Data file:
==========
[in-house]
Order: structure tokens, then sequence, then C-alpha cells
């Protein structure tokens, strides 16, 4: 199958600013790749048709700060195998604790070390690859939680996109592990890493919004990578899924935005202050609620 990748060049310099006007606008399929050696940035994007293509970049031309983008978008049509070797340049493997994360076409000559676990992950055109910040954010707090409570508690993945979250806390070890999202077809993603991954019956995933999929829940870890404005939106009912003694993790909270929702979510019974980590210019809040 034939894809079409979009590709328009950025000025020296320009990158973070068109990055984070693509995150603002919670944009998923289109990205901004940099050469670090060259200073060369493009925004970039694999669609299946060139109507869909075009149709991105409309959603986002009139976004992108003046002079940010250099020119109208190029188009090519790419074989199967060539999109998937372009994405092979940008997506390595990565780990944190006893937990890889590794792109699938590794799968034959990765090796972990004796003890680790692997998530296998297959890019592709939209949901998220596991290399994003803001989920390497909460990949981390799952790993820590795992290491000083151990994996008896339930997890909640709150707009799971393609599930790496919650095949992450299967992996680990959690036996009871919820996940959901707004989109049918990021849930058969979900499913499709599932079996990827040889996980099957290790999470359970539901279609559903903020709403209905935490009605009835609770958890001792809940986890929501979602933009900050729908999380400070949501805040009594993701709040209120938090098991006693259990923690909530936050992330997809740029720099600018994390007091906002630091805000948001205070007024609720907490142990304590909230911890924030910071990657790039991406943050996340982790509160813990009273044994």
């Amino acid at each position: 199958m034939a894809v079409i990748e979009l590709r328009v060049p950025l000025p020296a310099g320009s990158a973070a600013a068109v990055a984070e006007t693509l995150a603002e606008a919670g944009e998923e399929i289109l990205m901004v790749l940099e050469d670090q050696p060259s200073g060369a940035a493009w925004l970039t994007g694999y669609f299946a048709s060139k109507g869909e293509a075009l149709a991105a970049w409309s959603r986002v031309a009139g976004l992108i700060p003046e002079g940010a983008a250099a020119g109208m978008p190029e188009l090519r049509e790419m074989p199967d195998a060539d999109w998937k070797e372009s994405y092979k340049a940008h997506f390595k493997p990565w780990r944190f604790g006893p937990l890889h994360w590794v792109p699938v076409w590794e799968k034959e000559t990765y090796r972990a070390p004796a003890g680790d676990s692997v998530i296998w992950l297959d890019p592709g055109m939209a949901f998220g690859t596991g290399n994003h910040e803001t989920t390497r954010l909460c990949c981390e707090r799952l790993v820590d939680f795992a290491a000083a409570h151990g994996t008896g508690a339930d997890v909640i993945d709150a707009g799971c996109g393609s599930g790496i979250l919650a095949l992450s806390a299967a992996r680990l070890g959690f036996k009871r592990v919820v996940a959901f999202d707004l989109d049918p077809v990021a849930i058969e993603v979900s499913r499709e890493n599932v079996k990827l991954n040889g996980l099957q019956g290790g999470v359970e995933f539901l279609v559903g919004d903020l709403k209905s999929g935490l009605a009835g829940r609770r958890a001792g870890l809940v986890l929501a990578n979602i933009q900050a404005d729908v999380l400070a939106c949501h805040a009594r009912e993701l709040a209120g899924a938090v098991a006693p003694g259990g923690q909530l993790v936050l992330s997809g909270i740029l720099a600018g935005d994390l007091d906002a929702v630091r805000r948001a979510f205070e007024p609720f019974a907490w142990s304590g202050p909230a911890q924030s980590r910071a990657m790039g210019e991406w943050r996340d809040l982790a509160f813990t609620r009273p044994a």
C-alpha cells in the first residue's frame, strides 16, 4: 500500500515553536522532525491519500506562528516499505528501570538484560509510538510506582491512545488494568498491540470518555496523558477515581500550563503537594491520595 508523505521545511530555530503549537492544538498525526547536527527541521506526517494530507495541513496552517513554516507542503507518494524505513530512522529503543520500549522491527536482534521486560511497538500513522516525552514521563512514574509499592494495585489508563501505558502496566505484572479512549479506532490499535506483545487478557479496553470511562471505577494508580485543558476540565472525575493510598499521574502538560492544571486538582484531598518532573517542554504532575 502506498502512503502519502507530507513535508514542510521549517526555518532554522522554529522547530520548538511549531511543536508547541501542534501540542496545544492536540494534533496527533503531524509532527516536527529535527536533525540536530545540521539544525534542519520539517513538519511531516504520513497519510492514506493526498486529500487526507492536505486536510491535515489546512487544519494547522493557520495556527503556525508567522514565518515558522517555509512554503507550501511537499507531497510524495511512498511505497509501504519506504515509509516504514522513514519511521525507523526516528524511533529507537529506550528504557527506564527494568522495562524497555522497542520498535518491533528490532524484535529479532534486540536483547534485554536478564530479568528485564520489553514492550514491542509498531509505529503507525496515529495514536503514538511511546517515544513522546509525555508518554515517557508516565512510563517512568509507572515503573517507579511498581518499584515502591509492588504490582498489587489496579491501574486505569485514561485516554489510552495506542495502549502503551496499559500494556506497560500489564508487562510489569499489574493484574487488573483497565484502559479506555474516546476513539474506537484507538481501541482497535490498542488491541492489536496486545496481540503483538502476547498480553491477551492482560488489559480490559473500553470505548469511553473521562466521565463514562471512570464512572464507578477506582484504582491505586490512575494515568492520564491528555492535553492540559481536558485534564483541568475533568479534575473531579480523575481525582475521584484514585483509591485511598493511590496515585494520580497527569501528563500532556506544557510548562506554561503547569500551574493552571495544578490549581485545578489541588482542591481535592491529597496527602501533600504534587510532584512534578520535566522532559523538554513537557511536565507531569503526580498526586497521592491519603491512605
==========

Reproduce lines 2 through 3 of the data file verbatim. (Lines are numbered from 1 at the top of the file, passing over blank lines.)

Order: structure tokens, then sequence, then C-alpha cells
């Protein structure tokens, strides 16, 4: 199958600013790749048709700060195998604790070390690859939680996109592990890493919004990578899924935005202050609620 990748060049310099006007606008399929050696940035994007293509970049031309983008978008049509070797340049493997994360076409000559676990992950055109910040954010707090409570508690993945979250806390070890999202077809993603991954019956995933999929829940870890404005939106009912003694993790909270929702979510019974980590210019809040 034939894809079409979009590709328009950025000025020296320009990158973070068109990055984070693509995150603002919670944009998923289109990205901004940099050469670090060259200073060369493009925004970039694999669609299946060139109507869909075009149709991105409309959603986002009139976004992108003046002079940010250099020119109208190029188009090519790419074989199967060539999109998937372009994405092979940008997506390595990565780990944190006893937990890889590794792109699938590794799968034959990765090796972990004796003890680790692997998530296998297959890019592709939209949901998220596991290399994003803001989920390497909460990949981390799952790993820590795992290491000083151990994996008896339930997890909640709150707009799971393609599930790496919650095949992450299967992996680990959690036996009871919820996940959901707004989109049918990021849930058969979900499913499709599932079996990827040889996980099957290790999470359970539901279609559903903020709403209905935490009605009835609770958890001792809940986890929501979602933009900050729908999380400070949501805040009594993701709040209120938090098991006693259990923690909530936050992330997809740029720099600018994390007091906002630091805000948001205070007024609720907490142990304590909230911890924030910071990657790039991406943050996340982790509160813990009273044994």